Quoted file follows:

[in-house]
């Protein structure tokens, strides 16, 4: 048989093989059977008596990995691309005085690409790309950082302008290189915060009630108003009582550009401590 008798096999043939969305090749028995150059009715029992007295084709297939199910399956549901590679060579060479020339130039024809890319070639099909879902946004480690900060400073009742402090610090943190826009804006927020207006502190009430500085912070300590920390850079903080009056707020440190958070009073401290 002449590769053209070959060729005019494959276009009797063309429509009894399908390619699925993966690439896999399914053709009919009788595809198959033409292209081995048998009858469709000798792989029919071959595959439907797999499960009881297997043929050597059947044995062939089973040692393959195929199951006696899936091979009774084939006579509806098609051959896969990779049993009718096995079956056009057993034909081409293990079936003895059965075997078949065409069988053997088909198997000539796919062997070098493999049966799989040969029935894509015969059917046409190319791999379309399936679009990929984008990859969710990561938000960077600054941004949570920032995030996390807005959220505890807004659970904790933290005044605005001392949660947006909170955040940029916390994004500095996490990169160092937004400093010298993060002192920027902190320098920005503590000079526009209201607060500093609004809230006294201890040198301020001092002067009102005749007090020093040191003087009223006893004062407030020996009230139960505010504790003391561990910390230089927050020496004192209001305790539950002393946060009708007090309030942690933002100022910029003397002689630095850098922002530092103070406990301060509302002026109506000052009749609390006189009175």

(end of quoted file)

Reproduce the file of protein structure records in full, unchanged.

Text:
[in-house]
């Protein structure tokens, strides 16, 4: 048989093989059977008596990995691309005085690409790309950082302008290189915060009630108003009582550009401590 008798096999043939969305090749028995150059009715029992007295084709297939199910399956549901590679060579060479020339130039024809890319070639099909879902946004480690900060400073009742402090610090943190826009804006927020207006502190009430500085912070300590920390850079903080009056707020440190958070009073401290 002449590769053209070959060729005019494959276009009797063309429509009894399908390619699925993966690439896999399914053709009919009788595809198959033409292209081995048998009858469709000798792989029919071959595959439907797999499960009881297997043929050597059947044995062939089973040692393959195929199951006696899936091979009774084939006579509806098609051959896969990779049993009718096995079956056009057993034909081409293990079936003895059965075997078949065409069988053997088909198997000539796919062997070098493999049966799989040969029935894509015969059917046409190319791999379309399936679009990929984008990859969710990561938000960077600054941004949570920032995030996390807005959220505890807004659970904790933290005044605005001392949660947006909170955040940029916390994004500095996490990169160092937004400093010298993060002192920027902190320098920005503590000079526009209201607060500093609004809230006294201890040198301020001092002067009102005749007090020093040191003087009223006893004062407030020996009230139960505010504790003391561990910390230089927050020496004192209001305790539950002393946060009708007090309030942690933002100022910029003397002689630095850098922002530092103070406990301060509302002026109506000052009749609390006189009175």